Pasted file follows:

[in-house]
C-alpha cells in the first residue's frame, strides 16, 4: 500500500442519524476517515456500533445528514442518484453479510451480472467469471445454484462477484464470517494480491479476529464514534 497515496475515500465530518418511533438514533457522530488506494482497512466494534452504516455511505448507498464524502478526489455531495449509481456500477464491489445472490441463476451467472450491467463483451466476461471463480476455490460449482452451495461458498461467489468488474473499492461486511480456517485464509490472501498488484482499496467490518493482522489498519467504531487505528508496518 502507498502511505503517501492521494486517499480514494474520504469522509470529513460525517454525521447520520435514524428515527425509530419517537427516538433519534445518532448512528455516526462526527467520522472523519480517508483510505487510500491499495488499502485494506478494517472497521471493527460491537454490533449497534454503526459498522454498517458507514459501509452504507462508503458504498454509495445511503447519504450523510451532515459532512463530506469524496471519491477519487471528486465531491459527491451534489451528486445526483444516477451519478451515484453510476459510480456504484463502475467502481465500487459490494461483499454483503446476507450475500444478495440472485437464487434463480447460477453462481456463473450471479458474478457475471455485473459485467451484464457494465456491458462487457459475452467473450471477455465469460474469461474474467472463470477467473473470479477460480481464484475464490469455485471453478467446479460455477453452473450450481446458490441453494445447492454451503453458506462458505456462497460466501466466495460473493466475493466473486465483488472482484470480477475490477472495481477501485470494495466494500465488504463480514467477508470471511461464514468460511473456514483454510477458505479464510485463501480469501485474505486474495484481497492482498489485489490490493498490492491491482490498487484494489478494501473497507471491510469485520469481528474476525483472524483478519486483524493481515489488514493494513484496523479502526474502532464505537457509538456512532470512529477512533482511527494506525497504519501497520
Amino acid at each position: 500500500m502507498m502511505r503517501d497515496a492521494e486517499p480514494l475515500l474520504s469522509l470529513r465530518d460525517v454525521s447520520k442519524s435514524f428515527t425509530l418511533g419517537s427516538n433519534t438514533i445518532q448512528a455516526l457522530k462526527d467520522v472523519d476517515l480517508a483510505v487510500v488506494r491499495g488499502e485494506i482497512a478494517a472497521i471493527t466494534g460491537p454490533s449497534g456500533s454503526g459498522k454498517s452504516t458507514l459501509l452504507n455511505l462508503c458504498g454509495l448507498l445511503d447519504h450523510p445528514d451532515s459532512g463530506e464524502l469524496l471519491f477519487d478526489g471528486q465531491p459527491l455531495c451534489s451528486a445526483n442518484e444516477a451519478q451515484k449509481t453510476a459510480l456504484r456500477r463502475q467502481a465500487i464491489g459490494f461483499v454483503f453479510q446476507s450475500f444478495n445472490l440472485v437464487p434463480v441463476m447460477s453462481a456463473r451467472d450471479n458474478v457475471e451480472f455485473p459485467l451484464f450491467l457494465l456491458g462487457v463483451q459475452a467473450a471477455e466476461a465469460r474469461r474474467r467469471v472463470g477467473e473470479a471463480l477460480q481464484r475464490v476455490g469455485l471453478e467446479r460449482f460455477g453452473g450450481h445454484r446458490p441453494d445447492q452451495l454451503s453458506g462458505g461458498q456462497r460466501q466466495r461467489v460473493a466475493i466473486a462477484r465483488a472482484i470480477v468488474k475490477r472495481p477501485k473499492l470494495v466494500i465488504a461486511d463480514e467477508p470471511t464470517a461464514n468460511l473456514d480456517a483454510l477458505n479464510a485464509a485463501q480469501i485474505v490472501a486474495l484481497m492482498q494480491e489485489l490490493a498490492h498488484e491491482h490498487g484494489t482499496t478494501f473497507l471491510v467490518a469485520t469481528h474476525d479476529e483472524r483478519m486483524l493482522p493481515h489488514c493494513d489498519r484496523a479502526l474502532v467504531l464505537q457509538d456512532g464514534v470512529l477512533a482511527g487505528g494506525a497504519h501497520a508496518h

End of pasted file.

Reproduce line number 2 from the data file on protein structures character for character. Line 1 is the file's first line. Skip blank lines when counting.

C-alpha cells in the first residue's frame, strides 16, 4: 500500500442519524476517515456500533445528514442518484453479510451480472467469471445454484462477484464470517494480491479476529464514534 497515496475515500465530518418511533438514533457522530488506494482497512466494534452504516455511505448507498464524502478526489455531495449509481456500477464491489445472490441463476451467472450491467463483451466476461471463480476455490460449482452451495461458498461467489468488474473499492461486511480456517485464509490472501498488484482499496467490518493482522489498519467504531487505528508496518 502507498502511505503517501492521494486517499480514494474520504469522509470529513460525517454525521447520520435514524428515527425509530419517537427516538433519534445518532448512528455516526462526527467520522472523519480517508483510505487510500491499495488499502485494506478494517472497521471493527460491537454490533449497534454503526459498522454498517458507514459501509452504507462508503458504498454509495445511503447519504450523510451532515459532512463530506469524496471519491477519487471528486465531491459527491451534489451528486445526483444516477451519478451515484453510476459510480456504484463502475467502481465500487459490494461483499454483503446476507450475500444478495440472485437464487434463480447460477453462481456463473450471479458474478457475471455485473459485467451484464457494465456491458462487457459475452467473450471477455465469460474469461474474467472463470477467473473470479477460480481464484475464490469455485471453478467446479460455477453452473450450481446458490441453494445447492454451503453458506462458505456462497460466501466466495460473493466475493466473486465483488472482484470480477475490477472495481477501485470494495466494500465488504463480514467477508470471511461464514468460511473456514483454510477458505479464510485463501480469501485474505486474495484481497492482498489485489490490493498490492491491482490498487484494489478494501473497507471491510469485520469481528474476525483472524483478519486483524493481515489488514493494513484496523479502526474502532464505537457509538456512532470512529477512533482511527494506525497504519501497520